So there are people who decide in middle school that they're going to be a physician. And they go through school and then they do it and they have a career in it. And for whatever reason, they're not giving themselves the permission to be different than the middle school version of themselves. and I think it's so important to give ourselves the freedom to change our mind.

And especially when you move with a crowd that's really high performers, like super ambitious people who went to great schools and then they got the great job. When you travel in that crowd, it's really hard to raise your hand and say, "I'm not interested in this anymore." There's a pressure.
Leetah McGeeYeah, definitely. Like a eat pray love moment. I was like, "Yeah, no." And then it was a lot of pressure too, because my mom's a designer, I come from a family of designers. So it was like, "Oh my god, she's going to be a designer. Yay!" And then I was like, "Awkward. Hey mom. By the way, taking a year off. Kind of figure out my life." She was like, "What? What are you going to do?" But then I think at ... You know, as I showed her that I wasn't, I was still figuring it out. I didn't want ... And that's a big theme I've had in my life is don't just do something to do it.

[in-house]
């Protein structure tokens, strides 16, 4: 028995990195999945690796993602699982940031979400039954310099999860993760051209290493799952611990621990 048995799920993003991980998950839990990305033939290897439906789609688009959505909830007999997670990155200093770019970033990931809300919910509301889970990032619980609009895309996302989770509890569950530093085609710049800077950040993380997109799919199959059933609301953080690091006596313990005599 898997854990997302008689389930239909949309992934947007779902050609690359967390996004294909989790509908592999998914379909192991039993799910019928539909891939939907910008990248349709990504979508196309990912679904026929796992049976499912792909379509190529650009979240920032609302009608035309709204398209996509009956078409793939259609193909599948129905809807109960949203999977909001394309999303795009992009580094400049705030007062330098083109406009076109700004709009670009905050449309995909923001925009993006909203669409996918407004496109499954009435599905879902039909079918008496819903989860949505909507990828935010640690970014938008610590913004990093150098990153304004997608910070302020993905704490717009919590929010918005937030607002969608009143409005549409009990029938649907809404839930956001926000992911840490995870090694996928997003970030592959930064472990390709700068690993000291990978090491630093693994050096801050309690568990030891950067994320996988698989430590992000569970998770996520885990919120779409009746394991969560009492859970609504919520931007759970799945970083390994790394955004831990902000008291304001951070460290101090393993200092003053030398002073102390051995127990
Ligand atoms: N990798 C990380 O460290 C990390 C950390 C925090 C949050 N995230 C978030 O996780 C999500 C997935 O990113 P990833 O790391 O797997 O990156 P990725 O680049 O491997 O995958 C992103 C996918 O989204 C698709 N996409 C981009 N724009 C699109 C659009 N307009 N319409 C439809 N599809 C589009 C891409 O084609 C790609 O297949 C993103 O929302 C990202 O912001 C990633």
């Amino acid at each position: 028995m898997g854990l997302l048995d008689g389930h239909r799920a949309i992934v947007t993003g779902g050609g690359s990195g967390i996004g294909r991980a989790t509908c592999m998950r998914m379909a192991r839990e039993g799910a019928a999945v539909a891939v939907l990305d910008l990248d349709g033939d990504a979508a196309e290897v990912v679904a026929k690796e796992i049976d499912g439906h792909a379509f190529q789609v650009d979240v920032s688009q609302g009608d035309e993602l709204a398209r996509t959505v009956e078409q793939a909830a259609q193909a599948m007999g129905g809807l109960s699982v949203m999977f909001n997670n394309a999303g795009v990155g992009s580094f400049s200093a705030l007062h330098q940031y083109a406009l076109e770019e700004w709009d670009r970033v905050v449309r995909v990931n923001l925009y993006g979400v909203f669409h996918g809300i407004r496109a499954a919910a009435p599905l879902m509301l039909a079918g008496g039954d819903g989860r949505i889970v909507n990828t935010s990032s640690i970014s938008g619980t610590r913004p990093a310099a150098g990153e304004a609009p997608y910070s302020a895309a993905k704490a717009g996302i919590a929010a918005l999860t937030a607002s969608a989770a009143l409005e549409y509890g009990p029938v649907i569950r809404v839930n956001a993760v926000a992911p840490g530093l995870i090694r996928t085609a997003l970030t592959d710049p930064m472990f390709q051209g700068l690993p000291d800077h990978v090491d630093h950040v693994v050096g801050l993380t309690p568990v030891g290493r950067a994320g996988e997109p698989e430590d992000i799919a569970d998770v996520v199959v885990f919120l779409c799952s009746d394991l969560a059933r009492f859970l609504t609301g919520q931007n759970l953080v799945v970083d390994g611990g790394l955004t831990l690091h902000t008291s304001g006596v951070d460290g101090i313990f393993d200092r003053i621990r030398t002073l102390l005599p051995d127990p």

If it's something that you love, you may love it in that moment, but then you can change your mind. Whether it's, I love riding a bike, change my mind, now I love Peloton. Or you know, it's okay to figure it out and it's okay to try new things. It's okay to say, "I don't know." Which I think is the biggest thing, especially for this generation, millennials and gen Zers who see this life on someone's social media. But they don't see what's happening in the background. They don't see that they're confused or crying to their family or their friends. I don't know what's happening. They just see the glitz and the glam and I'm always like, "Dude, I have no idea what I'm doing." I would love to know what I'm doing. But it takes time.